Good question - why haven't Huawei and ZTE offered that up? Are they afraid of something?
      William Farrel
      Reply Vote I'm Undecided
    • Thanks to melamine, lead, drywall,

      slave labor conditions, and a list as tall as the Empire State Building, the history of China's inclusion has not been anywhere near what the rainbow unicorn peddlers have suggested. China has not behaved, and who is responsible - their government, their companies and the management (since workers who don't do what management says are "insubordinate"), or anything or anyone else...
      Reply Vote I'm Undecided
  • Email Links

    Any chance you can fix the links in the zdnet emails? The one for this debate just goes to the zdnet home page. Same with the previous debate as well.
    Reply Vote I'm Undecided
    • Must be because of a ...

      Chinese router!
      Reply Vote I'm Undecided
      • Hungry...

        I just had a Chinese router an hour ago and now I'm hungry again.
        Reply Vote I'm Undecided
  • Keep your friends close

    and your enemies closer!
    Reply Vote I'm for Yes
  • To many GOOD American companies out there like Enterasys to bother with ZTE

    They may be great products but there are to many GOOD American companies out there. Companies like Enterasys/Siemens who have a great enterprise security network platform to bother with anything questionable at this point.
    Reply Vote I'm for No
    • Oy...

      Now hold on here. This debate is not touching on key issues here. They barely referenced the actual report, and at least half of this debate is them taking shots at each others remarks.

      Also, David calls for Hauwei to be moved to completely open source. I doubt Cisco or other competitors would ever do that, so why should they?

      Stryode, get real! That is an exploit, its going to be pretty tough for you to convince me that an EXPLOIT was put there purposely as a backdoor (esp, a buffer overflow). I mean, Windows has issues every time a new patch comes out, yet I don't see you questioning them.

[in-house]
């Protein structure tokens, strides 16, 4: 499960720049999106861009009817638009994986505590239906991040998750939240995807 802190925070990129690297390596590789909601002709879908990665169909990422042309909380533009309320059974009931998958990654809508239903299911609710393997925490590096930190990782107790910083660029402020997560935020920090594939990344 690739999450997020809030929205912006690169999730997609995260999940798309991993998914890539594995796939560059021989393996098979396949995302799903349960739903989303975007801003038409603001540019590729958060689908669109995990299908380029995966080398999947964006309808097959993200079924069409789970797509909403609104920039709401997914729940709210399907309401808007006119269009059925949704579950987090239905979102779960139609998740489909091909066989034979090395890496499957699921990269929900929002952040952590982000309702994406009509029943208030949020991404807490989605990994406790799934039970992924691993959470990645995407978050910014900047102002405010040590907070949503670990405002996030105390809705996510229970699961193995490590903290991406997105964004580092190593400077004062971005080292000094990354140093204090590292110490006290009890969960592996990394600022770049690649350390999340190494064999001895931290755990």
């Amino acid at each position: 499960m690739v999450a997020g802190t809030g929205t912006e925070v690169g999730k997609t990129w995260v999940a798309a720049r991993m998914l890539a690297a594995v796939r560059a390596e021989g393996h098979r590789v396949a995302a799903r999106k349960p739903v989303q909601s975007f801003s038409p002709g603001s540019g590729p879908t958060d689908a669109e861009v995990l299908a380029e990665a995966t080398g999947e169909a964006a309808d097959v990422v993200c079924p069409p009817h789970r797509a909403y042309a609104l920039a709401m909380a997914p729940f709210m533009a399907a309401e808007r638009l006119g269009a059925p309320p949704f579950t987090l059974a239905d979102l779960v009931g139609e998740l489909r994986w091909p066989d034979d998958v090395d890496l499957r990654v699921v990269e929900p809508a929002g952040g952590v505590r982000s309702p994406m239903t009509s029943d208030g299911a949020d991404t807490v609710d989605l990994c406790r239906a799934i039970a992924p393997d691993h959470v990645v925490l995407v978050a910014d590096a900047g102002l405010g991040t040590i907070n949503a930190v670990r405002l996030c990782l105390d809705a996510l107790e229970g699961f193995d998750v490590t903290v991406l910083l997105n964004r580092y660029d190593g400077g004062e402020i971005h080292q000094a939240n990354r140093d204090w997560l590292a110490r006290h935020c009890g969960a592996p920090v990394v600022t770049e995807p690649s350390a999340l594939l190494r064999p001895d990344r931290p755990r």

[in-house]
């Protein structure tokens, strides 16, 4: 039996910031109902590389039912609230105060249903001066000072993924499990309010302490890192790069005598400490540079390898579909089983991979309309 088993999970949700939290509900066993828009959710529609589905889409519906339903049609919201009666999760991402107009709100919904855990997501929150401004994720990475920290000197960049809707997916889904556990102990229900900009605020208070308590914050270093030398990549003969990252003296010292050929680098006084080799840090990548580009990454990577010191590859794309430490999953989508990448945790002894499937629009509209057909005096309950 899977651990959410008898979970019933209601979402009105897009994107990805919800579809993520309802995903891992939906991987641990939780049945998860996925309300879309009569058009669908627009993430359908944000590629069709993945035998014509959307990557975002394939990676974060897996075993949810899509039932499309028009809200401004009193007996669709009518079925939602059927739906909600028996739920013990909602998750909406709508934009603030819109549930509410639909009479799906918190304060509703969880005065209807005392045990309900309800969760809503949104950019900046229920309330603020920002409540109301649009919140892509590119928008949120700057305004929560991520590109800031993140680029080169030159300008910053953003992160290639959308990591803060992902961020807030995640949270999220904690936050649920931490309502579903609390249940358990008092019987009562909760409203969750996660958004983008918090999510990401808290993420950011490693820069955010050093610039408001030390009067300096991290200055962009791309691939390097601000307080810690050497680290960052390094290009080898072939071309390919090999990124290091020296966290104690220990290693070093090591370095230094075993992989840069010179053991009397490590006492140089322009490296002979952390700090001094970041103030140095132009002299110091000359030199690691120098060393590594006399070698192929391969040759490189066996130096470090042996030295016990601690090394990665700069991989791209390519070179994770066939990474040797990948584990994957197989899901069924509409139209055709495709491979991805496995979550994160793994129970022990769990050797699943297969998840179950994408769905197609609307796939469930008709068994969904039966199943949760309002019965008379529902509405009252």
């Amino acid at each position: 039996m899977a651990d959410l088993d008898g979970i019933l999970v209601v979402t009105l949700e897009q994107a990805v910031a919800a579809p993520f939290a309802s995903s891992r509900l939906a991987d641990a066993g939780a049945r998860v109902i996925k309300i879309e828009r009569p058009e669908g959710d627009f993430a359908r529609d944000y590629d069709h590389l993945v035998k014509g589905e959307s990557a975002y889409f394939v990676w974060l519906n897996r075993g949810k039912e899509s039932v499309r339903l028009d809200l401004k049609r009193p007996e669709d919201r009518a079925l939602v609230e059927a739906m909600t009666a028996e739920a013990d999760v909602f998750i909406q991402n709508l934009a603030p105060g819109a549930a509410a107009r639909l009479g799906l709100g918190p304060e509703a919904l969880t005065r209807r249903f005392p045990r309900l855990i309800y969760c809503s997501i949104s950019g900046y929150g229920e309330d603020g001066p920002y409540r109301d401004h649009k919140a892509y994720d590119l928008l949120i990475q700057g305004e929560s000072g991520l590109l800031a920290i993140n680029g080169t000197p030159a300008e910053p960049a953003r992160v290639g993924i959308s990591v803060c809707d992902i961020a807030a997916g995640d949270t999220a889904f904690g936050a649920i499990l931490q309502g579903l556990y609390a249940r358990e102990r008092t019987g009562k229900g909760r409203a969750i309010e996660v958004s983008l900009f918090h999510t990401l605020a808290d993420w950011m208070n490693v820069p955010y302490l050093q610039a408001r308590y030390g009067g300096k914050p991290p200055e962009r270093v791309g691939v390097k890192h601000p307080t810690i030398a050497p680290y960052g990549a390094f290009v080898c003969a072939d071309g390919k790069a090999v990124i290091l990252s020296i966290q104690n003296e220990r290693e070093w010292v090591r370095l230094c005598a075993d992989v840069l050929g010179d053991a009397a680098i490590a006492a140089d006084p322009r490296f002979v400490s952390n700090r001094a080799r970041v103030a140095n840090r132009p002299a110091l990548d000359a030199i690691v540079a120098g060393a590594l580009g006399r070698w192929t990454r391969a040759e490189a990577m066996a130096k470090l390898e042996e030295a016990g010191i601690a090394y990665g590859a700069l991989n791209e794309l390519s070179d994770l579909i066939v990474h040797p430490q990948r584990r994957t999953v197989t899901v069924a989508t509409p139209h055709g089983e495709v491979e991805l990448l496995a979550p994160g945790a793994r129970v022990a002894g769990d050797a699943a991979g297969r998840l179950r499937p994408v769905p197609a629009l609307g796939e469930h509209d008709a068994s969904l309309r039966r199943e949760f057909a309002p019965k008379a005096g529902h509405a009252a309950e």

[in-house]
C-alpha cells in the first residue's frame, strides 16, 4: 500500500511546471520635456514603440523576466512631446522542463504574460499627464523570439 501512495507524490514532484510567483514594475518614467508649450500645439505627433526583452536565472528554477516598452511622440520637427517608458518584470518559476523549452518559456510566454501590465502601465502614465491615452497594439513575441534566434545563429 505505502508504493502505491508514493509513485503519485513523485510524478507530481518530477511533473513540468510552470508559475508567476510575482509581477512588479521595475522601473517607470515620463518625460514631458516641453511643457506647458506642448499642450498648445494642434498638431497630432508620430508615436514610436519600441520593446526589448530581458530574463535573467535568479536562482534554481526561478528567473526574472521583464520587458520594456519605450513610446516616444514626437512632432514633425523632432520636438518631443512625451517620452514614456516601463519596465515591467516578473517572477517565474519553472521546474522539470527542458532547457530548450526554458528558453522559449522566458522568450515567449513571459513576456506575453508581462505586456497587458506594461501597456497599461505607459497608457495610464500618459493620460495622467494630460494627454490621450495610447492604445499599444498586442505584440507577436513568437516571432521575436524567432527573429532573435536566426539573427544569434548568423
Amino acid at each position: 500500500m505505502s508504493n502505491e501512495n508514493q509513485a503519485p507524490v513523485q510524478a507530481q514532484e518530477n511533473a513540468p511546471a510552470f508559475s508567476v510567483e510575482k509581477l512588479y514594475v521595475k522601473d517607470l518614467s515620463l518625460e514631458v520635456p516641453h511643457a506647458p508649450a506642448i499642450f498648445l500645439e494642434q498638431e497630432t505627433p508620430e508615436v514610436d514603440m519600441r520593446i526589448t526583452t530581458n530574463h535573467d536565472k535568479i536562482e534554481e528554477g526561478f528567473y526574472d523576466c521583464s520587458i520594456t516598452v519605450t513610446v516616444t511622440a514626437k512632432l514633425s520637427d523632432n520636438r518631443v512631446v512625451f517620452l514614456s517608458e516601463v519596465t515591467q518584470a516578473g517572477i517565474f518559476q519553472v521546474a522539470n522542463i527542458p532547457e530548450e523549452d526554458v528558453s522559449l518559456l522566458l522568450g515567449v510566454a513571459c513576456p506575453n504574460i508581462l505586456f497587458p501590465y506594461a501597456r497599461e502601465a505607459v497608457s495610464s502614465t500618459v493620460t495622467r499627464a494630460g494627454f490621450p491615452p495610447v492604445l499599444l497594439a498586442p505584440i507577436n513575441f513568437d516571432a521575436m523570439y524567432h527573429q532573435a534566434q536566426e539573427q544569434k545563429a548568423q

I don't see you questioning Cisco Safeharbor for telling me NOT to update to a certain patch to ensure my network setup is stable.

      It appears that once again the public can't distinguish GOVERNMENTS from CORPORATIONS. Yes, China is quite heavy handed in dealing with their own corporations as well as external corporations. But how many companies over here do research for the US government? How many former military men and cops are in high positions in the IT world in the US? How many corporations would fold if the government asked for information?

      I agree with Robin, and add my own information:

      It is a security professionals JOB to ensure that everything they put on their network is safe. NOT THE COMPANY THEY BUY FROM.

      Also, it is a security professionals job to assume anything that is untested is unsecure.

      Simple as that. It doesn't matter what company it came from, or what country. If your allowing compromised products on your network, your not doing your job. And sure, as scary as it sounds for an entire network to fall into the hands of the Chinese at the click of a button, use your technical knowledge and remember how improbable it is.
      Reply 1 Vote I'm Undecided